It is understandable that parents fear for their children. However, it is a disgrace that newspapers like The News of the World should manipulate this fear and that those same parents should turn into mindless thugs. Fear is something politicians use, parents and couples use and the media was born to use, but we should all be more aware of it and its influence upon us.

There is not a Josef Fritzl living around every corner; another Ian Huntley is not likely to attack your child; the number of paedophiles is no higher than before, they are just publicised more. Do not make celebrities out of them and do not teach your children to be frightened of boogie men.

Lastly, I advise all readers to view the excellent Brass Eye mockumentary on paedophilia and try to laugh, if not at your own fears then at the fears of society as a whole.

Tags: , ,

Monday, 5 May 2008

The Intangible Men  


Barack Hussein Obama Jr. and Alexander Boris de Pfeffel Johnson may seem worlds apart and, certainly in their backgrounds, they are. However, there are two things they share in common:

1. They spent part of their respective childhoods abroad (Obama lived in Indonesia from the age of 6 until 10 and Johnson, born in New York, was educated at the European School in Brussels before becoming an Etonian

2. They are each extremely popular politicians, one of whom has won an election to become London Mayor and one of them (providing he manages to prevent his minister from preaching any further hatred) is a serious contender for US President, and they have managed to achieve their success without having any serious policies whatsoever.

Okay, so they both have some policies. I agree with Boris (when did we all start calling him by his first name?) that bendy buses are rubbish. As a keen cyclist myself I certainly agree that they can be extremely dangerous. However, what else does Boris promise us? It seems that he swept to victory on a wave of anti-Gordon Brown, Anti-Labour feeling and the fury of the Middle England. Middle England are sure that they have got the right man to allow them to trundle their SUVs around London without the threat of paying for the pollution they have caused; they are certain that they have got the right man to sort out the delinquent, feral youths swarming the streets and threatening their very existence; they are adamant that they have got the right man to ensure that, during the credit crunch, they can still hammer away at their credit cards. He hasn't, beyond vague murmurings (the kind Boris does so well), got any polices to deal with these 'problems'. Equally, the other threat to the Middle England - people who are different - are, it appears, leaving the UK of their own accord (or possibly due to the fact that we have made them feel a little too welcome). The illegal immigrants, asylum seekers and economic migrants are leaving in their droves and, even if Boris does finally think of a policy to deal with them, it is likely that he will not need to. The fact that immigrants to the UK, including illegal immigrants, are essential to its economic prosperity (particularly the capital's) is a rather moot point.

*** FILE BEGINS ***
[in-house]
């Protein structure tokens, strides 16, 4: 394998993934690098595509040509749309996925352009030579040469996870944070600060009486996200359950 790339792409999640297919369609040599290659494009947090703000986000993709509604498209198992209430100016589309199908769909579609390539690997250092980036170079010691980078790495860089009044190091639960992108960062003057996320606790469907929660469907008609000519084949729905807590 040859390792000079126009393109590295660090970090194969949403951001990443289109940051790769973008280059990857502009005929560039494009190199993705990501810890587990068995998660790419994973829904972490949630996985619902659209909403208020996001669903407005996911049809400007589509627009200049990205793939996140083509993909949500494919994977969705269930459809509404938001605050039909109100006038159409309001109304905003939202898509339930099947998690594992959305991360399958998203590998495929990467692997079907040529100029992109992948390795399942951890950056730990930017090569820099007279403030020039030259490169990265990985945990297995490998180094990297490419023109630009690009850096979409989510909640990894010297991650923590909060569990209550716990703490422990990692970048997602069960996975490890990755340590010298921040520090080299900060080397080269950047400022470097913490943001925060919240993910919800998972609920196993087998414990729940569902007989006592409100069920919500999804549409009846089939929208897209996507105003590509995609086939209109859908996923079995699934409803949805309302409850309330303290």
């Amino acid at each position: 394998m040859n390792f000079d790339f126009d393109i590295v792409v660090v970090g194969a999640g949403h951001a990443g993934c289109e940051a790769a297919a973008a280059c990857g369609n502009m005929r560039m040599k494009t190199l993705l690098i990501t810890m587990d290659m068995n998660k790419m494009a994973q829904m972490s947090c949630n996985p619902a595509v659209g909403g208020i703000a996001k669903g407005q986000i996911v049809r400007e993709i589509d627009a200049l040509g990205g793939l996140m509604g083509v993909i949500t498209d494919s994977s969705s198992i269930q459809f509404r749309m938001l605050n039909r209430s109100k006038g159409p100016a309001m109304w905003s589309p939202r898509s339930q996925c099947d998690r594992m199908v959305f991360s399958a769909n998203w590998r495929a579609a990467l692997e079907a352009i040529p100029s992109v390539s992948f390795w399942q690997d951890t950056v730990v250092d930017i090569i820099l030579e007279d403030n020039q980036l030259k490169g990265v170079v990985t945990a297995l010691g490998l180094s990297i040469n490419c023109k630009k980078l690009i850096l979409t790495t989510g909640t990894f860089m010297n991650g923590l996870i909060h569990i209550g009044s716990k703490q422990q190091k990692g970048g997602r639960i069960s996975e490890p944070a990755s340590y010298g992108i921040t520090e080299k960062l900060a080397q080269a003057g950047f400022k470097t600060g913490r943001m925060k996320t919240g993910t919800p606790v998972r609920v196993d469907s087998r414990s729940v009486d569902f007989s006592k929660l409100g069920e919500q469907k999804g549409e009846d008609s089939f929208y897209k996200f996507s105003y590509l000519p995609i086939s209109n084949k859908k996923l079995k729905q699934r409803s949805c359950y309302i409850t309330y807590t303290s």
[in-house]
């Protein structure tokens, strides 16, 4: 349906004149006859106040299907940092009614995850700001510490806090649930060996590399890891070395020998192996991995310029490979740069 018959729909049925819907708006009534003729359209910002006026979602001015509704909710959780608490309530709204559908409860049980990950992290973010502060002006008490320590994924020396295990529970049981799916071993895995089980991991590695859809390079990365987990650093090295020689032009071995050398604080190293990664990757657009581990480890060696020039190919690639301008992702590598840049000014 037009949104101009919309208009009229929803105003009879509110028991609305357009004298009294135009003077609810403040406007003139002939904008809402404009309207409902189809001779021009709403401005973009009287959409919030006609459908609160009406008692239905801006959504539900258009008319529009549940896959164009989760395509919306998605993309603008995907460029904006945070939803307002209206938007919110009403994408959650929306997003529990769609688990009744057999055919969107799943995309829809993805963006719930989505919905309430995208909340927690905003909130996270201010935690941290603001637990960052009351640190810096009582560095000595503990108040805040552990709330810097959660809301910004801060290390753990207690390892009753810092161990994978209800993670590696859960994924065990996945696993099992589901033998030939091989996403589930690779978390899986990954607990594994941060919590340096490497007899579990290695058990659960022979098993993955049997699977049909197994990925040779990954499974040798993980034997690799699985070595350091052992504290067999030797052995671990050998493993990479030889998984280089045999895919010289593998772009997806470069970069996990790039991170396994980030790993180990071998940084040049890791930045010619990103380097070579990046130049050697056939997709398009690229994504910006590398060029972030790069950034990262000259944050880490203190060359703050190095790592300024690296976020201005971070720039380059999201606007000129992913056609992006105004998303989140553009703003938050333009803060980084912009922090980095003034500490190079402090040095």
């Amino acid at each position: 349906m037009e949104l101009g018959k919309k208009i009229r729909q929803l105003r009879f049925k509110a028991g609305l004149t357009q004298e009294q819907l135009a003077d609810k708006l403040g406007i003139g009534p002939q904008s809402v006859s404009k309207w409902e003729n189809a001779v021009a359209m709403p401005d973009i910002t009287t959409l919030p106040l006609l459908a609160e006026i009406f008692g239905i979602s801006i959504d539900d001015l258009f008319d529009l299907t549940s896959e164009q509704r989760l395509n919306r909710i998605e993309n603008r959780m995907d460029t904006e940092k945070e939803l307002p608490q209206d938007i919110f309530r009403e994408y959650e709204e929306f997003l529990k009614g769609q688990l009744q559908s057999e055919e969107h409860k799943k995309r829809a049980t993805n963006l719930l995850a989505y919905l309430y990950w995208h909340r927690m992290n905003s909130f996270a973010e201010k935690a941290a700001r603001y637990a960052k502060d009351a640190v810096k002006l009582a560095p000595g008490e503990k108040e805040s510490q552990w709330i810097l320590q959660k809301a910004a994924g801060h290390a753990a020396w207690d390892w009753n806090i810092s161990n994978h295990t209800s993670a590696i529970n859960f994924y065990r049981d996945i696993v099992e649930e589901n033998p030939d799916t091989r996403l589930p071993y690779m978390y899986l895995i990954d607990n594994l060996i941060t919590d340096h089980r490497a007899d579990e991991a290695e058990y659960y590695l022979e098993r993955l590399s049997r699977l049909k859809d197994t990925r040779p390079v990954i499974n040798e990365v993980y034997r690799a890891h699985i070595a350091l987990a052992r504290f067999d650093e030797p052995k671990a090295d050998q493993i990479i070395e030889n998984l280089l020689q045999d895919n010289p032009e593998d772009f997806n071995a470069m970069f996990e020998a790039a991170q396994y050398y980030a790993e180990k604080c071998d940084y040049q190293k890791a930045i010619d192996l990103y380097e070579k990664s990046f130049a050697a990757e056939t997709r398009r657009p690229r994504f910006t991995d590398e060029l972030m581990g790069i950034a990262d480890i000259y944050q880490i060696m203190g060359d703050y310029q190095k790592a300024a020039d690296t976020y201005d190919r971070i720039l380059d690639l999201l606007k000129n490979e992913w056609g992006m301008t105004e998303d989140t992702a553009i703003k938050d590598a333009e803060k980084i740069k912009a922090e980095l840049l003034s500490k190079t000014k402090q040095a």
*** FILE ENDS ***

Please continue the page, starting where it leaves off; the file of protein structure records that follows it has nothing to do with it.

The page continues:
Equally, Obama has policies beyond 'Change' (why does he keep harping on about this - one expects there to be change or else what's the point in electing someone new). Between promising to change everything he talks about, presumably for the better, he has made it clear that he has a policy on ending the war in Iraq, he has promised universal healthcare and energy independence (from Gulf states, presumably). However, like Johnson, he rarely gives any real substance to his policies.

I can't help liking these two men, however. I did not vote for Boris and, cannot imagine a parallel universe where this would be possible. I also felt a little queasy when I saw him blunder up the steps to make his victory speech, mumbling and spluttering out the words and looking thoroughly embarrassed to even be there. Even the Tories have said that his best strength will be his ability to delegate responsibility as he himself is not the sort of person to take it all upon himself. But he does seem to be a very pleasant, amusing and warm-hearted man. Sure he has insulted entire cities, but haven't we all at some point? He is gaffe-prone, but that is no reason for him not being the Mayor of London. I just hope he doesn't become Prime Minister.

Obama is a different case altogether. I'd probably vote for him in a second. If Europeans were allowed to vote in the US election the turnout would be amazing - far higher than when we elect our own leaders - and Obama would be a clear winner. We love Obama because, however irritating his constant message of change and hope is, we believe him. How can we not when his is such a beautiful orator?

The problem is, then, that we can't help loving these men without substance, these intangible men - the problem is what happens when we really need them to show substance and it fails to show.